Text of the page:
How to Overcome Gratitude Deficit Disorder in the Workplace

As Thanksgiving approaches, consider what “giving thanks” means to you as a business leader. Think about how a simple expression of gratitude can serve as a critical component of motivation throughout your organization — not to mention improving and enriching your personal relationships.

The word gratitude is derived from the Latin words gratia, meaning grace, and gratus, meaning pleasing, agreeable, thankful. It is a state of mind and a practice that should permeate all of our lives every day, not just in November when we gather with family and friends around the Thanksgiving table.

Gratitude Deficit Disorder

Unfortunately, most people feel grateful only when surprised to find themselves the recipients of an excess or abundance of good — when they win the lottery, or come face to face with someone significantly less fortunate than themselves, or land their dream job, or discover their soulmate, for example. But why wait for the experience of gratitude when enough is sufficient and when abundance of opportunity always surrounds us?

I once heard someone ask another, Which person is more grateful — the one with $5,000,000, or the one with five children?

The answer? The one with five children. Why? Because he doesn’t want any more! He is grateful for what he has.

However, when it comes to money, success, and possessions, many of us tend to always want more. That’s just human nature — or so we’re told. As soon as we have what we desire, our focus shifts from what we have to what we want. And what we still don’t have. This tendency is not always bad. In the case of business, for instance, it is at the root of our drive for continuous improvement and advancement.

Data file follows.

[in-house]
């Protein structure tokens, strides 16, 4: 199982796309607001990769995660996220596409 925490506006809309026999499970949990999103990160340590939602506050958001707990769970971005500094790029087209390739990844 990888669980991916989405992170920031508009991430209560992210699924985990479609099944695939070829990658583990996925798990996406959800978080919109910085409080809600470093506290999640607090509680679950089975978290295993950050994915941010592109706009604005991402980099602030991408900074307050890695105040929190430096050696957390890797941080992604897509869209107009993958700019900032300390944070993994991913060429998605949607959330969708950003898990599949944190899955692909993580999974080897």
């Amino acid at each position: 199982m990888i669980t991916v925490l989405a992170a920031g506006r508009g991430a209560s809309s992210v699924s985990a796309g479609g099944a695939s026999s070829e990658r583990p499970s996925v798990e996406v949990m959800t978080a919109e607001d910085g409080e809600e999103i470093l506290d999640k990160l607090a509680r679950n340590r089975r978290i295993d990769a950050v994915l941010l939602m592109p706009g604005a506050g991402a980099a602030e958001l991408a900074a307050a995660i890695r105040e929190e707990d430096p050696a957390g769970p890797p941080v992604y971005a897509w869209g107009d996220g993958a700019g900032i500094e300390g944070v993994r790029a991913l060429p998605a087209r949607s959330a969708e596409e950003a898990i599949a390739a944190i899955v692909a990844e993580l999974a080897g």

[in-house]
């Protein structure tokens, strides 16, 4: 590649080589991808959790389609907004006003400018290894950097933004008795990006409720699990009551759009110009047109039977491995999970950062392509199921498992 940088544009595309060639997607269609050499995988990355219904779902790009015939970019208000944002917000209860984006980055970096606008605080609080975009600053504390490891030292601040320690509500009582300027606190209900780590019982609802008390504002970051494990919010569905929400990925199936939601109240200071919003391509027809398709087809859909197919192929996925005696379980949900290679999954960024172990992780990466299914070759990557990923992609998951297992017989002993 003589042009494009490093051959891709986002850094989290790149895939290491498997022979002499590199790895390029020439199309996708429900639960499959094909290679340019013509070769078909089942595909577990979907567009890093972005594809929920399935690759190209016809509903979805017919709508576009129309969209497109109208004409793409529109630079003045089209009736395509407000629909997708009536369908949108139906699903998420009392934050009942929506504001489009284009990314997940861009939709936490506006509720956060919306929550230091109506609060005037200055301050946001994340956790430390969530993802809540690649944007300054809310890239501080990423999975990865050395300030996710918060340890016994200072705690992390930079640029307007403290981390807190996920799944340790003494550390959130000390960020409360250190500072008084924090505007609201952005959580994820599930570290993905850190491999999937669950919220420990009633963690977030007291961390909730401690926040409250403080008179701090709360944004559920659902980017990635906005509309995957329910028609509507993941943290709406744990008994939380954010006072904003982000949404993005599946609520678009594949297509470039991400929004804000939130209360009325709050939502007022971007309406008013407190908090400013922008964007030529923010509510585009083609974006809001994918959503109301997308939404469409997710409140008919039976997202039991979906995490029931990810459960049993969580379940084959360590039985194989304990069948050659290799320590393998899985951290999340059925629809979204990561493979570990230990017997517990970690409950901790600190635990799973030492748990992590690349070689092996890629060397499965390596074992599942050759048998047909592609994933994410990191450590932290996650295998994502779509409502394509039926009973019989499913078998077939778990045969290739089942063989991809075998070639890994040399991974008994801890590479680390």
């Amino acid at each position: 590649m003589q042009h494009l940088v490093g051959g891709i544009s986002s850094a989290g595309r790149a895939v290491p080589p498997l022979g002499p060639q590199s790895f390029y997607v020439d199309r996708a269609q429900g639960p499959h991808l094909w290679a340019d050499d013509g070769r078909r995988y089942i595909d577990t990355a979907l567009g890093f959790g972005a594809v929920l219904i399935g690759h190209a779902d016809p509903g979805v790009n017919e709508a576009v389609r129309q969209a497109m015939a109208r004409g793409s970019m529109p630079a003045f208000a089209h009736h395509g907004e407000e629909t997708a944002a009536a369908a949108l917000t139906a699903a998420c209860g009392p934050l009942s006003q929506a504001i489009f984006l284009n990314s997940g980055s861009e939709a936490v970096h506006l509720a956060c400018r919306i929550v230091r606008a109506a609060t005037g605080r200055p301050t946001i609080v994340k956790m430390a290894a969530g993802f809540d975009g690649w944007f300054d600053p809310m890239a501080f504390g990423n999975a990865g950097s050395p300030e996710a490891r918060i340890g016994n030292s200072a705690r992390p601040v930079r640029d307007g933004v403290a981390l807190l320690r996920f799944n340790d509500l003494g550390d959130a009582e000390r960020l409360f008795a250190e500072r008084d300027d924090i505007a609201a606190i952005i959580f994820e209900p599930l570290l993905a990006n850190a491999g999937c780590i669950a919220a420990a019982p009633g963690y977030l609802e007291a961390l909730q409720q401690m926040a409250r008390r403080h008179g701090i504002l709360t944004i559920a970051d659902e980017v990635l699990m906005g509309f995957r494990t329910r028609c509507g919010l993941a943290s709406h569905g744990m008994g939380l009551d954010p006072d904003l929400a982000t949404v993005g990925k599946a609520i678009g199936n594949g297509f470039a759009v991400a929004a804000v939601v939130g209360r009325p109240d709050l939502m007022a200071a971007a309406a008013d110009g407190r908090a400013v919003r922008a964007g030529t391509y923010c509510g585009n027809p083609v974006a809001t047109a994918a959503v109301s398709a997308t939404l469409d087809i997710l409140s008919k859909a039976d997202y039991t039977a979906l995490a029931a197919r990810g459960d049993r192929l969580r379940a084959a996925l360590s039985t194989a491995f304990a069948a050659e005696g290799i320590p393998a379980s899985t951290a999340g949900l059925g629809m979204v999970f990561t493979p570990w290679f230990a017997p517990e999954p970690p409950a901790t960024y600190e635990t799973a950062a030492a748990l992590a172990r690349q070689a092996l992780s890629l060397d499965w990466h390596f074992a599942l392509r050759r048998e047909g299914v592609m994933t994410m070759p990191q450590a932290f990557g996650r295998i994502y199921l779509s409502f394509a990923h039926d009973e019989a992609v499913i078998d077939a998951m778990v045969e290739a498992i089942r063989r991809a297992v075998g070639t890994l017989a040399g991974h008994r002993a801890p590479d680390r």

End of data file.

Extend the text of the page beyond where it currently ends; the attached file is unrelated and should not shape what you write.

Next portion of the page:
When envy or greed overtakes gratitude is when we need to take a closer look at our motives. When we fail to be grateful for what we have — and for those who directly contribute to our success — we place our future success, happiness, and fulfillment at risk. After all, nobody wants to continue to contribute or offer their support when their efforts are not enough or not appreciated.

Develop a grateful mindset

While I occasionally notice leaders that are appreciative of the opportunity to lead, many leaders drive themselves to excellence and rarely take the time to appreciate all they have in their lives — especially in respect to people and relationships. They look at the day or week ahead, and the short- and long-range plan, but rarely do they take a minute to be grateful for what they’ve accomplished and who they have met along the way.

Worse, some of these executives forget to express their gratitude and appreciation to the people who contribute to making their success possible and whom also share in their struggles and victories.

As a part of our collaborative development and action planning, most of my clients setContinue reading…